The effortless destruction of Mi6's Vauxhall Cross office, their Real Life HQ. Knowing that it's one of the most secure buildings in the UK which has shrugged off a rocket fired at it's windows with not even a scratch is unnerving when out of nowhere, the part which houses M's office gets blown to hell by Silva's tampering with the buildings gas main.
Silva's teeth were rotted by cyanide. This means that when he removes a wicked-looking dental prosthetic, the left side of his face...sags. It's not just his teeth—his upper jaw and left cheek bones seem to be all but absent, explaining the sag. It even explains his odd "accent" - it's actually a lisp. Even if cyanide doesn't actually work that way, it is effective anyway.
The theme song itself is extremely unsettling and creepy as heck- musically and lyrically.
Every time Silva's virus showed up to M (first time) and Q, it managed to creep out a lot of people.
Silva in general. He manages to take basically every Bond Villain trope, turn it on its head, and make a scary as hell character out of it. Even before he gets to his more monstrous actions, there's something just subtly creepy about the guy that gets worse as the film goes on.
When he's conducting his first assassination attempt on M while Bond is frantically running across London to try and intercept him, his expression is like the Terminator, absolutely nothing is going to get in the way of what he wants and he's willing to kill an entire roomful of civilians just to kill M.
In the second assassination attempt when he brings two hit squads to kill everyone in the Skyfall lodge, he starts to come unglued as Bond picks apart his assault. By the time he reaches M, he's trying to force his gun into her hand and screaming at her to kill them both like an animal.
Silva's childhood story of how his grandmother dealt with the rats that infested her island. Jesus christ. That's too unfathomably cruel even for rats. And the fact that Silva is relating this little story with both him and Bond as the rats makes for one hell of a Establishing Character Moment.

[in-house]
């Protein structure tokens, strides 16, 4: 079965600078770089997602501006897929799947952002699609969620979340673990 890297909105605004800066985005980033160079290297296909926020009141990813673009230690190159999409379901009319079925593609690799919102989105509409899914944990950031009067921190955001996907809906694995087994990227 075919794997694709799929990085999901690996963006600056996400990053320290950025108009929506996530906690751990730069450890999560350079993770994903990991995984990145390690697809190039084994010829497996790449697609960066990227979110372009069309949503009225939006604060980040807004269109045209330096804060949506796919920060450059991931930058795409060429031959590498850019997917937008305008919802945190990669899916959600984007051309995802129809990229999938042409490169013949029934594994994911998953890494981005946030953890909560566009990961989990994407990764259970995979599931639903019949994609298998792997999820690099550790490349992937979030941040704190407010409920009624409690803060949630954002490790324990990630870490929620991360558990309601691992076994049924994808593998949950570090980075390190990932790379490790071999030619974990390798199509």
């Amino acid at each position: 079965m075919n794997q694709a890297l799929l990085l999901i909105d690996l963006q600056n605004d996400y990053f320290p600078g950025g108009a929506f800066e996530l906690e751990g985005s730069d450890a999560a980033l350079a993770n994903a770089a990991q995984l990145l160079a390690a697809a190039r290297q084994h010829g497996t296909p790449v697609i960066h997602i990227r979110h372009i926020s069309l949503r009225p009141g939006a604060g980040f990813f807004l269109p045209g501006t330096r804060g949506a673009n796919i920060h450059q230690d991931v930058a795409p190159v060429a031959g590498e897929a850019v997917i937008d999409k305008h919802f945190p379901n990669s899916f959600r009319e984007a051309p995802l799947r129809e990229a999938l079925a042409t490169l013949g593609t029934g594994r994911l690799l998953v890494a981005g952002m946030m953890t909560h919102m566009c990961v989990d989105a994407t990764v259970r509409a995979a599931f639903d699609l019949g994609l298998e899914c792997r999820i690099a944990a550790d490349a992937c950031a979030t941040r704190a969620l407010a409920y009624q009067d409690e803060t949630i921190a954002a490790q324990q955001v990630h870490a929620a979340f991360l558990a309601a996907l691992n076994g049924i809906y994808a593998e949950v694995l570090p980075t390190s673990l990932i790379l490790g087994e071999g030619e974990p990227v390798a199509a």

The story isn't original. People in Asia used to do that sort of thing as part of a ritual known as Kudoku (Normally using insects and snakes rather than rats), believing that so long as they then cared for the last surviving vermin, good fortune would come to them. Alternatively, they would send the vermin to an enemy, who wouldn't know how to care for it, at which point the Kudoku would kill them. Strangely, despite a large portion of the movie taking place in China, the connection to Asian folklore isn't brought up.
Severine at first seems to be a Call Back to other Bond Girls from previous films (with her smoking and seemingly being a Femme Fatale). Then you realize that she isn't simply the Bad Guy's girlfriend who will turn good because of Bond, she is a former Sex Slave who is only with Silva as her ticket out of that, which is pretty horrific. Then you get the way she dies, shaking, clearly terrified that Bond will miss the glass on her head, and that Silva will kill her, which he does.What's also disturbing is the lack of effect this has on Bond.
Not only the fact he's jaded to death, it's also out-of-character for Craig's Bond to go into huge BSOD mode with something like this. Important to this characterization is that Bond is very stoic and does not weep for random people. He's all about the mission, nothing else. Even if he did feel bad for Severine, which he likely did given how ferociously he attacked Silva's men right after she was killed, Bond wouldn't break into tears and give us a Big NO to satisfy the PC crowd.
When Silva dismisses the "little gadgets from those fools in Q branch", it seems to be nothing more than general contempt for old-fashioned practices. Not until later does it become clear that his some of his ire springs from the failure of one those of gadgets when he needed it most.